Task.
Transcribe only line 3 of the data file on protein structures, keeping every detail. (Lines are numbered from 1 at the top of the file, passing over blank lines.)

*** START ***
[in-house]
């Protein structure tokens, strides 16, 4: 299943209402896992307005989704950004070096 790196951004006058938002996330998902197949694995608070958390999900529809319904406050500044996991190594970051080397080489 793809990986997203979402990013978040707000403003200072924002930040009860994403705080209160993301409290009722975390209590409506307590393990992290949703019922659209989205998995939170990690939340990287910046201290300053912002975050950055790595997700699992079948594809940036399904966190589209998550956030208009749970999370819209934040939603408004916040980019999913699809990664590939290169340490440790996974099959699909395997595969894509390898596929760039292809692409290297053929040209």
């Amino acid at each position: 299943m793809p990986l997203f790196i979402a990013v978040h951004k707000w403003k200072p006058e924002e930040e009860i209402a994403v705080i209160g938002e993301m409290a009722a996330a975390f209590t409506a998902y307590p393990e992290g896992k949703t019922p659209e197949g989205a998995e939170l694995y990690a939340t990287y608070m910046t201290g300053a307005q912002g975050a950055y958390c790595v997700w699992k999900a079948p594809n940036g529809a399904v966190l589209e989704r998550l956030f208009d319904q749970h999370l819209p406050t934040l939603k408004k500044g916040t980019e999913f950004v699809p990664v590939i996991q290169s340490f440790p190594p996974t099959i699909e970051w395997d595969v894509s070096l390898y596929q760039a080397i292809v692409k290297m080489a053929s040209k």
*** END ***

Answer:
């Amino acid at each position: 299943m793809p990986l997203f790196i979402a990013v978040h951004k707000w403003k200072p006058e924002e930040e009860i209402a994403v705080i209160g938002e993301m409290a009722a996330a975390f209590t409506a998902y307590p393990e992290g896992k949703t019922p659209e197949g989205a998995e939170l694995y990690a939340t990287y608070m910046t201290g300053a307005q912002g975050a950055y958390c790595v997700w699992k999900a079948p594809n940036g529809a399904v966190l589209e989704r998550l956030f208009d319904q749970h999370l819209p406050t934040l939603k408004k500044g916040t980019e999913f950004v699809p990664v590939i996991q290169s340490f440790p190594p996974t099959i699909e970051w395997d595969v894509s070096l390898y596929q760039a080397i292809v692409k290297m080489a053929s040209k």